THE NATIONAL BOARD OF REVIEW AWARDS
A TOTAL OF $55,000 IN STUDENT GRANTS
TO NINE UNIVERSITY FILM PROGRAMS
[New York, NY-; May 18, 2007] -; The National Board of Review of Motion Pictures announced today that it will be awarding $55,000 in student grants in 2007. This year’s program includes nine universities, all of which are located near or around the New York area. Each participating school will receive a total of $6,000 to be distributed to the top student films. Unlike many other conventional student grant programs, both Undergraduate and Graduate students were eligible to compete for these prizes. The schools include Brooklyn College, City College, Columbia University, Hunter College, Ithaca College, New York University, School of Visual Arts, SUNY Purchase and Wesleyan University. The $1,000 prize for the Charlie Andrews Award for film history will also be presented to a Wesleyan Student.
“As part of our ongoing core initiative for education and philanthropy in support of film, we are thrilled to be able to reward these promising film students and directors this year,” said Annie Schulhof, President of the National Board of Review. “The growth of our grant program in recent years is something we are extremely passionate and proud of and hope to continue to strengthen in years to come.”
Each school selected their top nominees and submitted them to the National Board of Review Student Grant Committee. The NBR committee then selected its final winners and will be announcing them throughout the month at individual ceremonies at the schools. Each grant will range from $1,000-$6,000 based on the number of winners from each participating university. One exception, Wesleyan University, selected the winning film amongst its own internal committee and will be rewarding one student a $6,000 grant. The recipient of the $1000 Charlie Andrews Award will also be rewarded to a Wesleyan University student, based on the student’s thesis written on the topic of film history. In addition to the grant money, each student will receive a free year membership to the National Board of Review to attend screenings and vote on year-end films.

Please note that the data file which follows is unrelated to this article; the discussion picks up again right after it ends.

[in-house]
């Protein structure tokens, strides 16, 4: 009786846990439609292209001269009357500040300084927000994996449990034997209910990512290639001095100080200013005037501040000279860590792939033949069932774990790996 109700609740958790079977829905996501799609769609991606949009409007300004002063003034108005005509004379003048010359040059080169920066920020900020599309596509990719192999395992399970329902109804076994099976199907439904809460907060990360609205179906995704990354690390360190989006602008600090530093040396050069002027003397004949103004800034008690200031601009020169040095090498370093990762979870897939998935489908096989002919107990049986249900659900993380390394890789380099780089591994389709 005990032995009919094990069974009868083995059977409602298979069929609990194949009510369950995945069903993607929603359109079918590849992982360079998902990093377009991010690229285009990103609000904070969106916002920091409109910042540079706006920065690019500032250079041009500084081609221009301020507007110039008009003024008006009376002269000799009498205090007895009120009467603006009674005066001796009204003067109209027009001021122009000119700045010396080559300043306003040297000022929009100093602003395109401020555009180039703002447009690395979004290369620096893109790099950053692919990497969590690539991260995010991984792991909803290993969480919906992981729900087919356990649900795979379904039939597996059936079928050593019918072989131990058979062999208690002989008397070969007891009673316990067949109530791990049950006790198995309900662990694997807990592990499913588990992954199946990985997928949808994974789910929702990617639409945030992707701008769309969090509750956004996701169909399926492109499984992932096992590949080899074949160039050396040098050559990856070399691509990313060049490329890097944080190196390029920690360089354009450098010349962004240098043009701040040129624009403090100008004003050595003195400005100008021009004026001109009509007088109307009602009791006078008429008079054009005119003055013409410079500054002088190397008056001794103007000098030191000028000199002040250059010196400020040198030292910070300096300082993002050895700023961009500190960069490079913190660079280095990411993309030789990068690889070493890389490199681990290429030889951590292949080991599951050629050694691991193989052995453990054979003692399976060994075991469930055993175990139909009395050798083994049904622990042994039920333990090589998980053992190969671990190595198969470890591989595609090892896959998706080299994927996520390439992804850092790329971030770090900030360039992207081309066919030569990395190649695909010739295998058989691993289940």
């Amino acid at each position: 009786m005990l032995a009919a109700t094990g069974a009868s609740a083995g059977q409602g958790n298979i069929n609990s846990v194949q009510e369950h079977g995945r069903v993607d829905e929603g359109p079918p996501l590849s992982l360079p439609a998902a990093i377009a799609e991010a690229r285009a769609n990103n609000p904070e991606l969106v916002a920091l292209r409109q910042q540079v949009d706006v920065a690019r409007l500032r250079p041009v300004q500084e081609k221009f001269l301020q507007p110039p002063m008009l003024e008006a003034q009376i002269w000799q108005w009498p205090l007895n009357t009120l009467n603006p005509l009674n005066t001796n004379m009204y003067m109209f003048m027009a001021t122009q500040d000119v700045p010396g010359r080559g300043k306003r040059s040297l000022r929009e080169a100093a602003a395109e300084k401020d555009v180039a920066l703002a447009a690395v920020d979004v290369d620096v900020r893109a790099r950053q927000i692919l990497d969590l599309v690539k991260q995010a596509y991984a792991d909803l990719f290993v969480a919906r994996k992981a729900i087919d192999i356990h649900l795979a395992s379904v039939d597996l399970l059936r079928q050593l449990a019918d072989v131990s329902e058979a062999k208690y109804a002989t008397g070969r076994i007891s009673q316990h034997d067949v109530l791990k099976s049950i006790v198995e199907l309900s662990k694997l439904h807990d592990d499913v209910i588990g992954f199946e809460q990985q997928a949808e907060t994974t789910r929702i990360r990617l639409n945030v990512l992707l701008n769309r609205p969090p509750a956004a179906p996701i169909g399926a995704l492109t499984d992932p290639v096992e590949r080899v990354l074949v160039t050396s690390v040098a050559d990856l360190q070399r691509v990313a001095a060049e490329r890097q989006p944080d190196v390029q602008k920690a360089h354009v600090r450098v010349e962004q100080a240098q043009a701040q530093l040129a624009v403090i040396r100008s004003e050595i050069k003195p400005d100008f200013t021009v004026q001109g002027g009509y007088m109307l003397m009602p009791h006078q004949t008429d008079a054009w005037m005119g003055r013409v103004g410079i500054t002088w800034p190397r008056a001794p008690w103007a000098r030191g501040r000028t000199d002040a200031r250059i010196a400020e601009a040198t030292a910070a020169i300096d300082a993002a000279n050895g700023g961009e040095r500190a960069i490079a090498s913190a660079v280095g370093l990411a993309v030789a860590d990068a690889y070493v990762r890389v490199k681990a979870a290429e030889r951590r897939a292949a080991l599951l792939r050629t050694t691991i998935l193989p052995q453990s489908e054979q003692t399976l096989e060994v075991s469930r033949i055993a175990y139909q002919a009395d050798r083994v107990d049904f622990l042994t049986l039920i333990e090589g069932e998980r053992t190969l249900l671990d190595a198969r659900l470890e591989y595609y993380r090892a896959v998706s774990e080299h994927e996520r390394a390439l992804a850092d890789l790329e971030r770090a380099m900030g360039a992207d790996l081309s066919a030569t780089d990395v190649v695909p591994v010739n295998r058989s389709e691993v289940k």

the National Board of Review of Motion
Formed in 1909, the National Board of Review of Motion Pictures is dedicated to film, foreign and domestic, as both art and entertainment. The NBR has supported free expression in motion picture arts for over 98 years when, in an effort to avoid government censorship of films, the National Board became the unofficial clearinghouse for new movies. From 1916 into the 1950’s thousands of motion pictures carried the legend “Passed by the National Board of Review” in their main or end titles. To the public, this was the catchphrase of confidence. The organization works to foster commentary on all aspects of film production, to endow scholarships for film students and to underwrite educational film programs and seminars.
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